The outcome of Slovakia’s general elections over the weekend, which left the established parties badly weakened and opened the door to several newcomers including a far-right party, has evoked concern in the Czech Republic. Politicians in Prague point out that the fragmented post-election scene will make it hard, if not impossible, to form a stable government.
The outcome of Slovakia’s general elections is being described as a political earthquake that has left many fearing for the country’s future development. The ruling leftist Smer party of Prime Minister Robert Fico, which won the elections, lost a third of its supporters and its majority in Parliament. The Christian Democrats, the oldest party on the scene which had never been missing from top-level politics, failed to win any seats at all. Instead voters opened the door to four newcomers, including The People’s Party –Our Slovakia group led by Marian Kotleba, known for his vehement anti-Roma and anti-migration rhetoric. Kotleba, who in the past organized anti-Roma rallies and wore a Nazi-style uniform, now rejects any links with the Nazi ideology, focusing on criticism of the European Union and NATO.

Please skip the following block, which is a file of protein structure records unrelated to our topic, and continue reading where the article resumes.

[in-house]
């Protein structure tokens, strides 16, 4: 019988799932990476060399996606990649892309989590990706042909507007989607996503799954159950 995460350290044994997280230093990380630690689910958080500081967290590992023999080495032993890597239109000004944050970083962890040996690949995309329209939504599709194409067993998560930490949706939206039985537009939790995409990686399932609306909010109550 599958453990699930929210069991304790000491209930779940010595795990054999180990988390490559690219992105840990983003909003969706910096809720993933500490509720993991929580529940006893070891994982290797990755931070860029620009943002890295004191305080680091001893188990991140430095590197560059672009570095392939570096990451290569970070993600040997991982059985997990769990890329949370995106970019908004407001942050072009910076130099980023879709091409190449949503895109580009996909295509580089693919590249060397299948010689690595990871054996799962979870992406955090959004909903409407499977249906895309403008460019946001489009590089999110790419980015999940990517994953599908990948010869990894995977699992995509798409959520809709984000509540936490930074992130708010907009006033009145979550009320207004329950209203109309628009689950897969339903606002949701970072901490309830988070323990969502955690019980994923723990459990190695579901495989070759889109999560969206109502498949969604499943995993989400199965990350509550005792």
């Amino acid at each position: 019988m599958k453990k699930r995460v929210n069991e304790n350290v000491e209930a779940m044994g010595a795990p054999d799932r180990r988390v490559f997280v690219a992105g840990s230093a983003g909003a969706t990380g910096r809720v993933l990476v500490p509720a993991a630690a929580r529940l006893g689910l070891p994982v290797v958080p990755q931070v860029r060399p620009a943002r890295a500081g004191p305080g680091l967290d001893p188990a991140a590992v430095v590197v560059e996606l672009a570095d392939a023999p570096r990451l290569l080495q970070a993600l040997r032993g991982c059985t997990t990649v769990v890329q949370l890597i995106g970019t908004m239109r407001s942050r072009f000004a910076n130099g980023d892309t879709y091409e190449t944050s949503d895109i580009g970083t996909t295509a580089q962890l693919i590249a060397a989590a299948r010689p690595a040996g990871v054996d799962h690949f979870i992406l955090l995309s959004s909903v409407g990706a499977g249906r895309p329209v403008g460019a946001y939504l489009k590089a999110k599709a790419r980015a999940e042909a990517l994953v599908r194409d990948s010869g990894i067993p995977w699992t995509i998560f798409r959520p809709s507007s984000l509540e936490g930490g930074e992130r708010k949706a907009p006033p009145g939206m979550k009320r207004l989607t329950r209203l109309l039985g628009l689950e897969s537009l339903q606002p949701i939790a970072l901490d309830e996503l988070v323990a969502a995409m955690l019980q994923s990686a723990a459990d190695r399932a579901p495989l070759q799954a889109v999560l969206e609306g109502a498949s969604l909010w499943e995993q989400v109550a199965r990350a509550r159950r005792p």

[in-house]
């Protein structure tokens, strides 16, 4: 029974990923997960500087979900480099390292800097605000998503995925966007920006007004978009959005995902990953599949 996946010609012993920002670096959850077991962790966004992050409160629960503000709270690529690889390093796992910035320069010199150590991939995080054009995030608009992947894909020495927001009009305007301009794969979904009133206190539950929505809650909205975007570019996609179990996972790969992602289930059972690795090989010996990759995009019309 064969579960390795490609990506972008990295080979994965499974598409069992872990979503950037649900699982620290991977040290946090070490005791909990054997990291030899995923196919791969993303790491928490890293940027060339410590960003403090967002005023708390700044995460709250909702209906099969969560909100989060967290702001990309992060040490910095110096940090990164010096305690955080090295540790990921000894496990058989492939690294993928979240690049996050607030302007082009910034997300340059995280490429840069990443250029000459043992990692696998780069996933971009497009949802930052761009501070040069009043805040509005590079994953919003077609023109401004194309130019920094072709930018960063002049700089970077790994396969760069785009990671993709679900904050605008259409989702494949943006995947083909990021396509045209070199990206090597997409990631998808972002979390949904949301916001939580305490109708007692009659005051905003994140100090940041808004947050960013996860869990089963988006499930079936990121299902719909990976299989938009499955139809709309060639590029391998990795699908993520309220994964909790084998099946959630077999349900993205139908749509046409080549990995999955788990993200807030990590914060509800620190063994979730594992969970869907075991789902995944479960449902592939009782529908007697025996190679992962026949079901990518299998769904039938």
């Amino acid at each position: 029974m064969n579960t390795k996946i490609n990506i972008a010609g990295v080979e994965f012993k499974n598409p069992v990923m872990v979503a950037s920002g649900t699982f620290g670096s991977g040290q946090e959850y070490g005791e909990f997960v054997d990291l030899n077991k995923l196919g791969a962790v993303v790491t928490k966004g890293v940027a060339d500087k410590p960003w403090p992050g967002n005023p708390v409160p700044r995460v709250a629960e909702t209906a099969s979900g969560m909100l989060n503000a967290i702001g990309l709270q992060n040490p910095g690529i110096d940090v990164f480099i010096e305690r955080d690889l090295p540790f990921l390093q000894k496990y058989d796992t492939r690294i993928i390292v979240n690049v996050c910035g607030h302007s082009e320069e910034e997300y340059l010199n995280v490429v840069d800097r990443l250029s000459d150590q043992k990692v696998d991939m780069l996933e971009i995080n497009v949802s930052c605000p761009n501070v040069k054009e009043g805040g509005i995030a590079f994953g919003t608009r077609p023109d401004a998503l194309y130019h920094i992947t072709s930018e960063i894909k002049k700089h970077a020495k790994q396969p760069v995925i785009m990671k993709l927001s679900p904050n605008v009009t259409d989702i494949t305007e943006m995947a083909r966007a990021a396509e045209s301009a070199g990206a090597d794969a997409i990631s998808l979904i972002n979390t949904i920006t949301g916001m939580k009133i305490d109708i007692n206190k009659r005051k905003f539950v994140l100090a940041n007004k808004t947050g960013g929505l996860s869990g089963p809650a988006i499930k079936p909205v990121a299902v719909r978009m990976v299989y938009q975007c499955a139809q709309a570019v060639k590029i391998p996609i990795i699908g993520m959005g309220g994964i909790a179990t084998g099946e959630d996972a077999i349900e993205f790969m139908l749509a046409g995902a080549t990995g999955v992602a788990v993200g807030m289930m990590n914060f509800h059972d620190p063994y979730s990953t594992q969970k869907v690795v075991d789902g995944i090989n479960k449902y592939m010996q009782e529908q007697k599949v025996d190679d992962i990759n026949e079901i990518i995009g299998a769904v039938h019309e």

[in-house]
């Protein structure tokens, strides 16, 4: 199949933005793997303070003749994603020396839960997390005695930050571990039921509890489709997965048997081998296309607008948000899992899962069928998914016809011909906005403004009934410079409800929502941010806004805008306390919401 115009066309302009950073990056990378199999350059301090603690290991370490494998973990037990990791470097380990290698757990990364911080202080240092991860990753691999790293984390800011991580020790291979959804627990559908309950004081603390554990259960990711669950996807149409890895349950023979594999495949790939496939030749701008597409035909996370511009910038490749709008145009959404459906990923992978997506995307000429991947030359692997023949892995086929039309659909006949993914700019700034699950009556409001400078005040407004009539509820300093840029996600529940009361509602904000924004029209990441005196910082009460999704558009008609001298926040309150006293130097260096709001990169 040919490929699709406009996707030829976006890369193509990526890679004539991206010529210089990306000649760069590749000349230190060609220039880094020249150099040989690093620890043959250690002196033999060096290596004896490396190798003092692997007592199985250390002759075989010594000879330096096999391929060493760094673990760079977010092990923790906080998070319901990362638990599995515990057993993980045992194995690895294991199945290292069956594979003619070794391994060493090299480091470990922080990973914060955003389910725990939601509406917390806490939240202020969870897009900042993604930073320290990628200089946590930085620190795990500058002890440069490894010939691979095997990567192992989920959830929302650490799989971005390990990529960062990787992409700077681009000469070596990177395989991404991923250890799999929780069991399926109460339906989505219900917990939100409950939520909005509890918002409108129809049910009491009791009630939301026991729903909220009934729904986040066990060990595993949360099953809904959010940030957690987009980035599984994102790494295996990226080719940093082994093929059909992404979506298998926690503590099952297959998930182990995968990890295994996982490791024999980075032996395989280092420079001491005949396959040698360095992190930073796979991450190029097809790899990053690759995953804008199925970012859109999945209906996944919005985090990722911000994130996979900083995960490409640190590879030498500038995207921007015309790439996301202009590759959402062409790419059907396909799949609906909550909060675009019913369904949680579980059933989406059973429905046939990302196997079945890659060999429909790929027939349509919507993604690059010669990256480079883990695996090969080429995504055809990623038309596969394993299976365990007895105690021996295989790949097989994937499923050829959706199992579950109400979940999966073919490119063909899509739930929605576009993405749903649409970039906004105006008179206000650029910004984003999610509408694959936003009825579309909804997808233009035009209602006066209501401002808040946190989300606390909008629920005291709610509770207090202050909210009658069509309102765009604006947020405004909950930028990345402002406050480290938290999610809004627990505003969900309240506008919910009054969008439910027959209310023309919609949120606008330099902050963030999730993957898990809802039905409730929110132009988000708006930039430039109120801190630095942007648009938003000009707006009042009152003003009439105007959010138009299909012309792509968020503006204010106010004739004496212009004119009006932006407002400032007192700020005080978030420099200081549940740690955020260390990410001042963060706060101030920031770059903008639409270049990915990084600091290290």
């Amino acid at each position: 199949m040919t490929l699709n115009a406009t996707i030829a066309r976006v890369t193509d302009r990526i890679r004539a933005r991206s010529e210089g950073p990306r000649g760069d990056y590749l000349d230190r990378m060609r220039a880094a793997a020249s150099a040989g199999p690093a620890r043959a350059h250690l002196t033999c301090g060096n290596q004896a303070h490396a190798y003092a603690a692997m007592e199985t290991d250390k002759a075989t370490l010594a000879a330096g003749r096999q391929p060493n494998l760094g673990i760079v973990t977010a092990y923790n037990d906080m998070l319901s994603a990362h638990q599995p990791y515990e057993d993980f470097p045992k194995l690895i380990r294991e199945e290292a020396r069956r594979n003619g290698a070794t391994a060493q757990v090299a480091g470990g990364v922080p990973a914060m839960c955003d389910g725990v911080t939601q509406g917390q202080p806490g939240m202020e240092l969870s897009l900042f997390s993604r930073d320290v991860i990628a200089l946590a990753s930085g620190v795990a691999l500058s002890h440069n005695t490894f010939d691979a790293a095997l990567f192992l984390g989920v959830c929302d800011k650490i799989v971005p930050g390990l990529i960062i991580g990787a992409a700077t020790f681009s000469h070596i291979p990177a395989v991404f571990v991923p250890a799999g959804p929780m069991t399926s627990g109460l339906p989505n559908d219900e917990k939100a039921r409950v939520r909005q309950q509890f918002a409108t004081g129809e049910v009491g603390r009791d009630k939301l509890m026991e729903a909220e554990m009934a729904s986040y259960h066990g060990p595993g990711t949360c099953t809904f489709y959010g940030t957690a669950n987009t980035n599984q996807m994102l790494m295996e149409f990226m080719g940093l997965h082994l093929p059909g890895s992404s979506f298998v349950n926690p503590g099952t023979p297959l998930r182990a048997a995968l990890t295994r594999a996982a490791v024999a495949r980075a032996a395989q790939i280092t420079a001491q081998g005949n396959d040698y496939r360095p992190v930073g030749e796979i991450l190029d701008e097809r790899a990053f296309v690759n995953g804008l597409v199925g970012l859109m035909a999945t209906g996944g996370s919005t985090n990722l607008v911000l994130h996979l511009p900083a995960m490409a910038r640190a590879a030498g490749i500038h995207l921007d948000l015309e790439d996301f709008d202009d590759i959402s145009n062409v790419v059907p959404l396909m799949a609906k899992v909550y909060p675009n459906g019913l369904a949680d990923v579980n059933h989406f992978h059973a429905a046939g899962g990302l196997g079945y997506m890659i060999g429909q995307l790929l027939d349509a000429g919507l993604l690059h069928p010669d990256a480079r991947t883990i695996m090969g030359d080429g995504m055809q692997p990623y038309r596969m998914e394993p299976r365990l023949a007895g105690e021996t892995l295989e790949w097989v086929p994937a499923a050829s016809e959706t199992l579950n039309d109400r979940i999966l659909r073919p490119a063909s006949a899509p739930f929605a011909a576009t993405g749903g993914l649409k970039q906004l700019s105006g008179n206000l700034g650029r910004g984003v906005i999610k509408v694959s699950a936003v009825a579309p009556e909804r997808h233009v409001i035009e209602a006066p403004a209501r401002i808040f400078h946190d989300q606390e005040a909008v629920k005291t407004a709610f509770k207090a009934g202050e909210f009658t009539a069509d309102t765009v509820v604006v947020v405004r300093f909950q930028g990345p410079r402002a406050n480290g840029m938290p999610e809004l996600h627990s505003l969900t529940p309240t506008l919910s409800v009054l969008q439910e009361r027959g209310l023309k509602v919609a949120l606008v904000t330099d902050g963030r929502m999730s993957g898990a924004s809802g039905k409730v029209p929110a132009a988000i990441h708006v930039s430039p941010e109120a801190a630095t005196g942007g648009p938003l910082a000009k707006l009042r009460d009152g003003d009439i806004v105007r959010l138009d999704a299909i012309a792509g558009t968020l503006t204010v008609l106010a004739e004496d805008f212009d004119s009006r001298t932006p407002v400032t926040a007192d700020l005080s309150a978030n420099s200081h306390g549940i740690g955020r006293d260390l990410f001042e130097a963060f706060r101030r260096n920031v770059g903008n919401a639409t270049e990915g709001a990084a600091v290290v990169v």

The post-election situation is perceived as unreadable and unstable, a fact that is raising widespread concern also in view of the fact that Slovakia is due to take over the rotating EU presidency in July of this year. Czech Foreign Minister Lubomír Zaorálek stressed the importance of Slovakia forming a stable administration.
“In 2016 Europe faces major challenges and we need to be able to reach agreement on key issues, both within the Visegrad Four and within Europe. For that one needs stable governments and forming a stable government in Slovakia under the present circumstances will not be easy.”
The head of the Czech Christian Democrats, Deputy Prime Minister Pavel Bělobrádek voiced the widespread concern of politicians in Prague over the unexpected gains of Kotleba’s far right grouping.
“This marks a rise of nationalist and I would even say semi-fascist parties which is not good news.”
It will be the Slovak Prime Minister Robert Fico, who as the winner of the elections, will get the first chance to form a government. If he fails, a group of center-right parties could try to form a broad, but very likely unstable, anti-Fico coalition.
Czech politicians have wished Slovakia success is forming a stable administration, but skepticism abounds and there are fears that the outcome of the Slovak elections could seriously complicate future negotiations both within Visegrad, which the Czech Republic currently presides over, and within the EU. Analysts say Slovakia’s far-right groups capitalized on the anti-immigration rhetoric of the mainstream parties, particularly that of Prime Minister Robert Fico – and that is seen as a warning to politicians in the Czech Republic where some of the established parties have recently indulged in similar practices.
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